Visitors 153
26 photos

Distance: 16 km
Elevation gain: 375 m
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Rae Lake, nestled below the north end of Mt. Rae and roughly to the east of Tombstone Pass, is a beautiful and rarely-visited lake. While it is easily accessible on a day hike, we chose to backpack in and spend a night in the meadows just above the lake. An unofficial campsite exists near the outlet stream as well, but it was occupied by a party of 8 while we were there.

The cairned trail to Rae Lake branches off to the right of the main road/trail to Tombstone Pass, well before the intersection with the Sheep River trail and immediately following the cairned trail to Piper Pass on the left. After a short distance in the trees, emerge into the open next to a grassy hill. A short distance further the trail branches; head right for the most direct route to Rae Lake. The trail quickly becomes less distinct and overgrown in places, but is relatively easy to follow as it weaves it's way up and over the bald ridge to the southeast. If you should lose the trail, aim for the dead, nearly branch-less tree on the ridge to the southeast.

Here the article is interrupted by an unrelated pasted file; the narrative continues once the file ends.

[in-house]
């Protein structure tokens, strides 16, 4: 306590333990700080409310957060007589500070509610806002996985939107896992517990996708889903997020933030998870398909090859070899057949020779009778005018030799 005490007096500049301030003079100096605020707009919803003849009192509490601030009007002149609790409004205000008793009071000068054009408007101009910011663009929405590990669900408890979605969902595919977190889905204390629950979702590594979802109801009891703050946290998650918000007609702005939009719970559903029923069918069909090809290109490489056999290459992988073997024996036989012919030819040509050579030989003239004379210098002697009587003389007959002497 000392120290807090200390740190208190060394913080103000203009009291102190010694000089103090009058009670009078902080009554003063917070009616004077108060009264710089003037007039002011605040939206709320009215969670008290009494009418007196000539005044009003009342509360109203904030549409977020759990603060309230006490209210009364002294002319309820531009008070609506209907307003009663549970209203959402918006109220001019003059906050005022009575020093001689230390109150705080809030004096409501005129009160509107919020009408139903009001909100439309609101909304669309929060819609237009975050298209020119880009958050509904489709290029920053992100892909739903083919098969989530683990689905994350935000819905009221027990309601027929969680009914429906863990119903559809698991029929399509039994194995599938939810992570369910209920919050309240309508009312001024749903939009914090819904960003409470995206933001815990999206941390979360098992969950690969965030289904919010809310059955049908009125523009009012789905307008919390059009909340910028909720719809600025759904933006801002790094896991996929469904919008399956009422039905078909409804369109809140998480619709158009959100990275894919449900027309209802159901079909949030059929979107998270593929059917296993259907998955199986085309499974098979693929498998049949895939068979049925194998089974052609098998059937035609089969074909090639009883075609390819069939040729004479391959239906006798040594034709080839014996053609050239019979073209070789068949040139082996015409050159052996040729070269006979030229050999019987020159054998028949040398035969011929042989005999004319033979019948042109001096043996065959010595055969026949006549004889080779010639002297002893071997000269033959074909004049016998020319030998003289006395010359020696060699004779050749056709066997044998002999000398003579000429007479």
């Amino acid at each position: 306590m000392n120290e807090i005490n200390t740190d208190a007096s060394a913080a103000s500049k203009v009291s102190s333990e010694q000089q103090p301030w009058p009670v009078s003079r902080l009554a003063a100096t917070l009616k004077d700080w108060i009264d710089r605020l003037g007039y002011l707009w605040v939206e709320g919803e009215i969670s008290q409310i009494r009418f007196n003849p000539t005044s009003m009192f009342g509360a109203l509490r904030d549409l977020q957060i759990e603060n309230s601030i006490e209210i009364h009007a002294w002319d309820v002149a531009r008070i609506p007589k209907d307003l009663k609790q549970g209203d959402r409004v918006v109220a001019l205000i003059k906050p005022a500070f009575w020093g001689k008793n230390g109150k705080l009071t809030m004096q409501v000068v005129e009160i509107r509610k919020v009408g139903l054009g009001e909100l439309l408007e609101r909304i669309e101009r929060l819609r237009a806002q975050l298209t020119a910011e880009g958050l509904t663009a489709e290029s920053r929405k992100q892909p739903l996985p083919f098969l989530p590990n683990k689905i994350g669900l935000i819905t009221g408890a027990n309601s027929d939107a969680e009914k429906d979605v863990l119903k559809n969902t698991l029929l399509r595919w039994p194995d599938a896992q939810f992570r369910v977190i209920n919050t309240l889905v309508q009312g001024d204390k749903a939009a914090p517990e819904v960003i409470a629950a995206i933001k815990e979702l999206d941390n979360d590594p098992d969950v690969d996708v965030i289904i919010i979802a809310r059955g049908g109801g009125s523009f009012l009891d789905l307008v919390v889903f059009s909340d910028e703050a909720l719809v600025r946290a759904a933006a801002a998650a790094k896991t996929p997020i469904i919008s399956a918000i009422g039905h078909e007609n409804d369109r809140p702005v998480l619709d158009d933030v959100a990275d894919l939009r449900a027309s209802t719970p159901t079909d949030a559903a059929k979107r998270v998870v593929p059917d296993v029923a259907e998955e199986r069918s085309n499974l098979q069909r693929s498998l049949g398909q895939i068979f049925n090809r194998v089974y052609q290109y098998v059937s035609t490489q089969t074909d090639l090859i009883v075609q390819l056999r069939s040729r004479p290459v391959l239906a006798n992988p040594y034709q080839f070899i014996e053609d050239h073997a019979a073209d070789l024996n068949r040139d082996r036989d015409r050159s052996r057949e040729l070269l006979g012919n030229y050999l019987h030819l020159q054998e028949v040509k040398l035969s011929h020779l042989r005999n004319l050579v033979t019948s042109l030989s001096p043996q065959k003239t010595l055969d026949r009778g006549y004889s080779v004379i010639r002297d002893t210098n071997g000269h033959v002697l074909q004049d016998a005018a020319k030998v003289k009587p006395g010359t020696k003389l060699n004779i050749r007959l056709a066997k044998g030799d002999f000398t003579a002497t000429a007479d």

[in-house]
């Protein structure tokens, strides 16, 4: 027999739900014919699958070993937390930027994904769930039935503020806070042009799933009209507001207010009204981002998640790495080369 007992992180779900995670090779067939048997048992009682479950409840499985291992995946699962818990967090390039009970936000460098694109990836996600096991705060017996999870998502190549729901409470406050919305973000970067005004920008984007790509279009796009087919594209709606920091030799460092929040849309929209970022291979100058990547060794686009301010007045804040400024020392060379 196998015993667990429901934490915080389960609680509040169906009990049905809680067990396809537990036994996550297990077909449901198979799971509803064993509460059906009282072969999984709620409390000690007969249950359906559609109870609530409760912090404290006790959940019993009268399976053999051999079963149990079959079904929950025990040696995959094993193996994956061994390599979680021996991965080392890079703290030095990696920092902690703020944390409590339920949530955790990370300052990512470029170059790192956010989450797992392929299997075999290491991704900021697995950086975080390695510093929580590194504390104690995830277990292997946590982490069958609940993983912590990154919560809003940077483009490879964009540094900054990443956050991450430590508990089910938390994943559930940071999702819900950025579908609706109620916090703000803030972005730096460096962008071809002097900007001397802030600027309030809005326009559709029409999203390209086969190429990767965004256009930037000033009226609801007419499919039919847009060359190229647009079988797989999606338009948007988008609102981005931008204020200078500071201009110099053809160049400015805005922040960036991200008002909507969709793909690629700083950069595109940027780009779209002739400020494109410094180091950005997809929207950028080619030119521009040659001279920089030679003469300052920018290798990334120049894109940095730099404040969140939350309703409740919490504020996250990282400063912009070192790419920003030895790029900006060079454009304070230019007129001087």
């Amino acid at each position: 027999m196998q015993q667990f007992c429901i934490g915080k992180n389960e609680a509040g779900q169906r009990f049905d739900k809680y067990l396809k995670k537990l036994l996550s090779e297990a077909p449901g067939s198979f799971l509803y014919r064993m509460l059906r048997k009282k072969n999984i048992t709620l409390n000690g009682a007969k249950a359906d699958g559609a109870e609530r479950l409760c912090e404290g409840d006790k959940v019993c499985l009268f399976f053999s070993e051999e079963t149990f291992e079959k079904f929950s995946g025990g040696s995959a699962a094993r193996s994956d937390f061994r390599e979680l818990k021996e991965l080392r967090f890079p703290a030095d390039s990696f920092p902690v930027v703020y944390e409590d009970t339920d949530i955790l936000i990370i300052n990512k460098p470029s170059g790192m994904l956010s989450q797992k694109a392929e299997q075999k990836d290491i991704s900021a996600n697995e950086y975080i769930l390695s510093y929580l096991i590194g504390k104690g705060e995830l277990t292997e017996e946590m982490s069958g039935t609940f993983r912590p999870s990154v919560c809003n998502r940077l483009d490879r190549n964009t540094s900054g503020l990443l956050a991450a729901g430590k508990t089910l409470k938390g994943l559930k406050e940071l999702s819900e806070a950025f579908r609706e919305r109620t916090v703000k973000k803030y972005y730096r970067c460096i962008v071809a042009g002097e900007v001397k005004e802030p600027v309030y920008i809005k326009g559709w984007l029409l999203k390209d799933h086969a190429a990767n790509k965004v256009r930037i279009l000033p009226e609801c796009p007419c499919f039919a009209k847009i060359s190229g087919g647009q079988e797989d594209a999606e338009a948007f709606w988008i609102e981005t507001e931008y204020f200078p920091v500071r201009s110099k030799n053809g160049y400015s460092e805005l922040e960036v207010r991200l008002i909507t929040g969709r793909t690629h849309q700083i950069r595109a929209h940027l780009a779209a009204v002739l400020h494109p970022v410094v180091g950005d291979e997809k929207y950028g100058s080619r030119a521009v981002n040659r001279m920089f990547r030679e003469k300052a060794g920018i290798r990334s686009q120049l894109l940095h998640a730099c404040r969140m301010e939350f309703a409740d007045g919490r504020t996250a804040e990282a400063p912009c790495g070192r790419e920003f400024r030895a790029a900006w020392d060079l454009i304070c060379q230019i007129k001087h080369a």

Cresting the ridge, the cirque holding Rae Lake pops into view. Rae Lake is just 5 minutes further at this point. While the trail has mostly disappeared at this point, just walk towards Mt. Rae through grassy meadows and you'll pick the trail back up. We camped near the trail in the meadows, but if you follow it to the outlet stream there is apparently a more established campsite with a fire pit. As it was full with a group celebrating a birthday, we chose to camp in the calm solitude of the meadows!

While we were a week too early for the larches, this would be a fantastic hike during their prime (generally within a few days of Sept. 24). The approach to the lake and the ridge to the east of the lake are covered in larches. With the backdrop of Mt. Rae, this would be as nice as many of the more popular larch hikes and significantly less crowded.

Categories & Keywords
Category:Lifestyle and Recreation
Subcategory Detail:Hiking
Keywords:Kananaskis, Rae Lake, backpacking, hiking